I do know there’s this extreme cultural pressure imposed on girls to be pretty, sexy, skinny. And while being all of this, girls are also supposed to be chaste—to be better sexually behaved than boys. And even though I’ve gained considerable perspective on all the media’s BS about what constitutes true beauty for a woman—and even though I don’t base my self-worth on my looks or my bra size like I used to—sometimes I still get taken in. Sometimes, when surrounded by bikini clad beauties whose clear skin and shapely bodies I will never rival, sometimes, for a little while, I feel like I hate my body, hate my face, hate  myself.

Even well past adolescence, I don’t need anyone else’s voice but my own to tell me I am unworthy, I am ugly, I am disgusting.

Rehtaeh, although a victim of gang rape, was called a whore by her classmates, by her friends, (by the media?).

Fortunately for me, because I have twelve years on Rehtaeh, and the benefit of no viral pictures or videos to condemn me, I can take a step back and re-see the whole picture. I can remember that this isn’t reality—this is a mirage of advertising and Hollywood and Satanic lies about what I have to do and how I have to look and how I have to be—to be worth anything. And as I make this reflective, redeeming remove, I can see clearly again.

But Rehtaeh never will.

A Devilish Game

Ladies, why are we continuously taken in?

Why do some girls get up at the crack of dawn to make themselves up? (One of my high school students proudly flaunted this fact.)

Why do others spend every spare moment in front of the mirror? (This describes many other students I had.)

Why do yet others become bulimic, depressed, and suicidal? (Yep, that was me.)

And why do innocent girls like Rehtaeh so easily become martyrs to rapists, to the media, to the devil?

We may not think we are playing the devil’s game, but all of us—whether we find ourselves fretting over pimples or starring in child porn—are.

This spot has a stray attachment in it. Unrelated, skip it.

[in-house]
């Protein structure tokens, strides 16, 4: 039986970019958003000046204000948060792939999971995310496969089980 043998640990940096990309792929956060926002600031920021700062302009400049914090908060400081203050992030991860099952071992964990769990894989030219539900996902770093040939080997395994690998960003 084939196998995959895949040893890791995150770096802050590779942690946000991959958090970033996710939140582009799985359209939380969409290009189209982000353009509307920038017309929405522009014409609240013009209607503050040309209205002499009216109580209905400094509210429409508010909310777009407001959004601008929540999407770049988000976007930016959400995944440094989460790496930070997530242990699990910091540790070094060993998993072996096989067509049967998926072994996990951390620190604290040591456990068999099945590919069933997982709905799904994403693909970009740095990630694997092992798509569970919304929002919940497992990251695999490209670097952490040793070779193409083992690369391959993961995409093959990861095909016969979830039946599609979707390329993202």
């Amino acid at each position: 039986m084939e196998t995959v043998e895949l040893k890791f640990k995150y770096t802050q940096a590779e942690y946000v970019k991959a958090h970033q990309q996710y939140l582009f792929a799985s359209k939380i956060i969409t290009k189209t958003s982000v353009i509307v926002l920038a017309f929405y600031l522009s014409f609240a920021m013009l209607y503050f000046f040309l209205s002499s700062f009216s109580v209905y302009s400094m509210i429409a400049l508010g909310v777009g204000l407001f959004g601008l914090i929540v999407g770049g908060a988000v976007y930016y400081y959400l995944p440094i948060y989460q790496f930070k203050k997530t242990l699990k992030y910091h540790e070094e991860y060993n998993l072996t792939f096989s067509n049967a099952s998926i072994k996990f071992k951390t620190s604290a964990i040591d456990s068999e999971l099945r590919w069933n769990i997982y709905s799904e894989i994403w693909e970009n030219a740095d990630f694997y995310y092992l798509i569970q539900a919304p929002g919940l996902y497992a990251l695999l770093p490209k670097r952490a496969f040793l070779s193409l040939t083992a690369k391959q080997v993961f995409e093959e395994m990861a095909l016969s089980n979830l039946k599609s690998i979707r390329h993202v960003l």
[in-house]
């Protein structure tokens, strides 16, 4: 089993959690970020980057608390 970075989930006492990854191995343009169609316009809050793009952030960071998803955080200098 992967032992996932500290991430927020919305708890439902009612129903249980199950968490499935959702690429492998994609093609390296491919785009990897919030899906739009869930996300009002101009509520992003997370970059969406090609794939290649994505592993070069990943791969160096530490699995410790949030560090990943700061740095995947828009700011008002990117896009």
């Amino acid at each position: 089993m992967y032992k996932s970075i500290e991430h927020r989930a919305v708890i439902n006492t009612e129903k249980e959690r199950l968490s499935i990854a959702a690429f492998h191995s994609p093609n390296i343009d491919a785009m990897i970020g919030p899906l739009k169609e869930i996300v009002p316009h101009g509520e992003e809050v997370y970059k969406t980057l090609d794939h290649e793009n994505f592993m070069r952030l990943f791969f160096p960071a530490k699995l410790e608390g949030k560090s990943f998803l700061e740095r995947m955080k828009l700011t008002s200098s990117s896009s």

It can’t be God’s will for women to worry and strive, to be attacked with lies, and to never feel pretty enough, never feel good enough.

It might be different if we felt it were a matter of choice not to go to all the trouble, not to spend an hour on the makeup, not to log our ridiculous repertoire of crunches, not to go along with any old man or boy, just because he’s offered—or if we just elected to do these things once in awhile. But I know ladies who won’t leave home without an hour’s prepping. I know women who can’t escape abusive relationships no matter what they say. And I know of a teen girl who will never, ever be able to get back her life—because the rumors, the bullying, the façade that life was over, was just too real.

Nearing the age of thirty, it’s funny to me that I’ve overcome, or am near overcoming, so many childhood demons—depression, fear of having children—but what still gets me on a regular basis is that little-girl insecurity about my looks, whether my adult acne; my below average bra size; my frizzy hair; or my thunder thighs.

After today’s news, these insecurities seemed almost too mundane to mention. But they’re not, of course, because they are outward fruits of the same hidden roots, lies, that so many women and teenage girls struggle with. And though it’s not the worst root some of us will contend with, I don’t want to leave it unchecked so that it continues to degrade us, to degrade me—and younger versions of me—forever. It has done destruction enough.

Rest in peace, Rehtaeh.